Where’s the upside for investors in the Seoul office market?

October 2, 2014 / By  

As yields in the Seoul office market continue to tighten and push capital values to record highs, investors are increasingly asking where is the upside to investing in Seoul?

With overall rent growth of around 3% per annum forecast for the next five years, potential upside appears limited. However, naturally not all buildings are expected to track the market and some buildings, such as those completed during the current supply cycle, are well positioned to enjoy significantly higher levels of effective rent growth compared with the market average.

These buildings have attracted the majority of market demand in recent years however this has often come at the expense of lucrative incentives packages. In some cases anchor tenants and early movers negotiated incentives as high as five months’ rent free per year of lease (i.e. 25 months of rent free over a five year lease) – well above the market average of 1.1 months per year of lease over the past three years.

Incentives were very uncommon in the Seoul office market prior to 2011, so the obvious question is ‘what happens to effective rents in these buildings when the current leases expire?’ With most tenants signing up for 5-year lease terms, these moments of truth are scheduled to occur sometime between 2016 and 2018.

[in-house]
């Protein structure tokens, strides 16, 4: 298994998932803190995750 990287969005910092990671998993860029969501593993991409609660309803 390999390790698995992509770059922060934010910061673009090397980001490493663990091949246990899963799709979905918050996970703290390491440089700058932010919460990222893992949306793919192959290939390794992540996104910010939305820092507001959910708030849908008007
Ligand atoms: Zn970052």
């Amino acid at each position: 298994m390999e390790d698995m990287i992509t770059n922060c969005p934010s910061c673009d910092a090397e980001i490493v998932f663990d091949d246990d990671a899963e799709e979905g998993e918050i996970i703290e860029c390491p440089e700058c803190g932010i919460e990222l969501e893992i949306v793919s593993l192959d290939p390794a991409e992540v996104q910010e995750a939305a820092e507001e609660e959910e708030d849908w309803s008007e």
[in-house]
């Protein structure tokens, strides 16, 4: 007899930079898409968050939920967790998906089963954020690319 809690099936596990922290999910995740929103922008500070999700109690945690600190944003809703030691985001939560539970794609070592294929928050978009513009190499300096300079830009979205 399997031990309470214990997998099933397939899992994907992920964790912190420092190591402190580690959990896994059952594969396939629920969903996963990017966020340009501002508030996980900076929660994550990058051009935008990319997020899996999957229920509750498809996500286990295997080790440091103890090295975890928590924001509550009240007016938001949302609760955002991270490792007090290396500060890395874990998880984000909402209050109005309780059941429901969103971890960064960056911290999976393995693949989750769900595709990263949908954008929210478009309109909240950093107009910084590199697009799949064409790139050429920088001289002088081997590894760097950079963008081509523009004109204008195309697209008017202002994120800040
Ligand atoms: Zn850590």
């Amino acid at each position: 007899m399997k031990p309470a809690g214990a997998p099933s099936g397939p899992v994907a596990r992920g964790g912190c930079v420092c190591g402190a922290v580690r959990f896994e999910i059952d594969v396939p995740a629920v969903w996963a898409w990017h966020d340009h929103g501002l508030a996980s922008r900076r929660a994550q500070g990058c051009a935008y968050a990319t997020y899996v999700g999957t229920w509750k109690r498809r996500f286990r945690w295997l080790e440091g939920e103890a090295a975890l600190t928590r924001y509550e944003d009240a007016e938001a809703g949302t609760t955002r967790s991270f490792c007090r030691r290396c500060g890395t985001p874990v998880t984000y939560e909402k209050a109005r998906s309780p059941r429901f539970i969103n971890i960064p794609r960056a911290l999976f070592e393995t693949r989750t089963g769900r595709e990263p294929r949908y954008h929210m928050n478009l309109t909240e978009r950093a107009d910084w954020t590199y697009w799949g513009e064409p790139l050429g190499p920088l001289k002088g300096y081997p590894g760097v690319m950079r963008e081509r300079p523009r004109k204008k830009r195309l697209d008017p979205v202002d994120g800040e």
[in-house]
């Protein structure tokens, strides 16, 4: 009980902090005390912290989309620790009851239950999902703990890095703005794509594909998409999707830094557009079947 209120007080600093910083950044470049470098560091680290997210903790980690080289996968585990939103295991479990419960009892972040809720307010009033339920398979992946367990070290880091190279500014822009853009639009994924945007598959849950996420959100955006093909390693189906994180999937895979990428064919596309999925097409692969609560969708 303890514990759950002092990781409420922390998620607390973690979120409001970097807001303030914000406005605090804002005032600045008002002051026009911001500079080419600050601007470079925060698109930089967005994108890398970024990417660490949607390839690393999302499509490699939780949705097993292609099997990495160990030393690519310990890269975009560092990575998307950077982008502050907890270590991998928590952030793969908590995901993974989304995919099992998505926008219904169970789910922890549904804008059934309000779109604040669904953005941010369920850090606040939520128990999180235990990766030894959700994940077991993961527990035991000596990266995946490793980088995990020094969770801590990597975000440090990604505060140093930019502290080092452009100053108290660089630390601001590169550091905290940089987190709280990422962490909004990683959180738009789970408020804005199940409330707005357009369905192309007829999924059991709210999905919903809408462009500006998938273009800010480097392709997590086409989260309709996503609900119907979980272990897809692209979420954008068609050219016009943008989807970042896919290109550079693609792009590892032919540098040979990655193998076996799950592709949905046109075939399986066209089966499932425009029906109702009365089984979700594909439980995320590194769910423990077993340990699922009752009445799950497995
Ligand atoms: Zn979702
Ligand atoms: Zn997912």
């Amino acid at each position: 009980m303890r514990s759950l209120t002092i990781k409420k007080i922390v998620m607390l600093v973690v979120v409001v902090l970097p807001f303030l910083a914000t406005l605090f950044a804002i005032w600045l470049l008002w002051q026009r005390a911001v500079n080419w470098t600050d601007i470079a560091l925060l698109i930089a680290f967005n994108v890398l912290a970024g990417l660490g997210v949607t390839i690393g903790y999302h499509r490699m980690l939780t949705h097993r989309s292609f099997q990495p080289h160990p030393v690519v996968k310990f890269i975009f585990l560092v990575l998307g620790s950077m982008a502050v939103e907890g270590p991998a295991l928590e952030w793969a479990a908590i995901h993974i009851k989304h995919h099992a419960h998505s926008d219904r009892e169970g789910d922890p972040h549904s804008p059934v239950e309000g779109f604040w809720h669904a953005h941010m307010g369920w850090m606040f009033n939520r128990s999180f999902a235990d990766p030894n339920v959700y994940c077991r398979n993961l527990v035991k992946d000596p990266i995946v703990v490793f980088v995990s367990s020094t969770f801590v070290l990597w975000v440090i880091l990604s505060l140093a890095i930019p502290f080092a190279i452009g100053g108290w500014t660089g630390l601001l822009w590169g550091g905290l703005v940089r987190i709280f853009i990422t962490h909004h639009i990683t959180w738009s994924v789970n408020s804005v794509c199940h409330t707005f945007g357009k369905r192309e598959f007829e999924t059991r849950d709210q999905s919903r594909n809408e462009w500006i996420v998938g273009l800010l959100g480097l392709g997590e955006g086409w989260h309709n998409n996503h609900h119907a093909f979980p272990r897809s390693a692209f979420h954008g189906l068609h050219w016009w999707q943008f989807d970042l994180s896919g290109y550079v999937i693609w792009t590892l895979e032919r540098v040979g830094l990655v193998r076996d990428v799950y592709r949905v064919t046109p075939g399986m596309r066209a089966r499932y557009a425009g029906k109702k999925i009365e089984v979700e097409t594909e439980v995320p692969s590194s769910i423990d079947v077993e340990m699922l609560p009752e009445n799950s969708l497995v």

A broad look at the market over this period shows overall vacancy is expected to decline from the current level of 10% to around 6%. On a building-by-building basis, our analysis indicates that the availability of vacant, contiguous floors is likely to be limited, especially during 2016 and 2017 when only a single, mixed-use building in Gangnam is forecast to complete.

Market factors indicate that opportunities to relocate, particularly for anchor tenants, are likely to be limited, instead tenants will be focused on lease renewals at their current premises.

Having suffered in recent years, landlords of recently completed buildings are likely to relish the opportunity to hold the upper hand in renewal negotiations and recoup the sizeable incentives provided to initially attract tenants to their buildings.

With incentives forecast to hover around 1.2 months per year of lease between 2016 and 2018, these landlords can expect significant rent reversion with the potential for effective rents for renewing tenants to jump overnight by 20-30%, or even more if landlords are able to successfully eliminate incentives completely from renewal deals.

As is often the case though in the Seoul office market, the sometimes ‘sticky’ relationships between landlords and tenants may play a part in moderating rent increases, particularly for deals involving domestic corporate landlords.

For international investors negotiating ‘arm’s length’ renewals, reversion is likely to be strongest. The challenge for investors today is to ensure that potential future rental growth returns are not undermined by further yield compression at acquisition.

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